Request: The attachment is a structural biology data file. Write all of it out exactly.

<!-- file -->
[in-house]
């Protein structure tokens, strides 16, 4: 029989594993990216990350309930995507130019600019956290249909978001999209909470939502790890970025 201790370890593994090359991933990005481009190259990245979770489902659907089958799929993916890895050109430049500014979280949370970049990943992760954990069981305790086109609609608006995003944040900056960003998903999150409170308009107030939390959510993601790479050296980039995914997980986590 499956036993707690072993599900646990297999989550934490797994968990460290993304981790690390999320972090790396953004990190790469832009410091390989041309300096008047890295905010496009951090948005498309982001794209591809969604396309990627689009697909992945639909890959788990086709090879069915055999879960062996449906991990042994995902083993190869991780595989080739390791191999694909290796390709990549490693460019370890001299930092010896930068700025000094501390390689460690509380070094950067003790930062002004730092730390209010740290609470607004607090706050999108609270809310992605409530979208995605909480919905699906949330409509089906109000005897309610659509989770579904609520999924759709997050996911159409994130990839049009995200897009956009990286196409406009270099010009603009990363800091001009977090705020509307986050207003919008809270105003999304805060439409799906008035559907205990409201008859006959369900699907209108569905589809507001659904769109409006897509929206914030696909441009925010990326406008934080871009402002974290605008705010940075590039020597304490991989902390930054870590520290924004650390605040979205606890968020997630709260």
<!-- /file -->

[in-house]
């Protein structure tokens, strides 16, 4: 029989594993990216990350309930995507130019600019956290249909978001999209909470939502790890970025 201790370890593994090359991933990005481009190259990245979770489902659907089958799929993916890895050109430049500014979280949370970049990943992760954990069981305790086109609609608006995003944040900056960003998903999150409170308009107030939390959510993601790479050296980039995914997980986590 499956036993707690072993599900646990297999989550934490797994968990460290993304981790690390999320972090790396953004990190790469832009410091390989041309300096008047890295905010496009951090948005498309982001794209591809969604396309990627689009697909992945639909890959788990086709090879069915055999879960062996449906991990042994995902083993190869991780595989080739390791191999694909290796390709990549490693460019370890001299930092010896930068700025000094501390390689460690509380070094950067003790930062002004730092730390209010740290609470607004607090706050999108609270809310992605409530979208995605909480919905699906949330409509089906109000005897309610659509989770579904609520999924759709997050996911159409994130990839049009995200897009956009990286196409406009270099010009603009990363800091001009977090705020509307986050207003919008809270105003999304805060439409799906008035559907205990409201008859006959369900699907209108569905589809507001659904769109409006897509929206914030696909441009925010990326406008934080871009402002974290605008705010940075590039020597304490991989902390930054870590520290924004650390605040979205606890968020997630709260």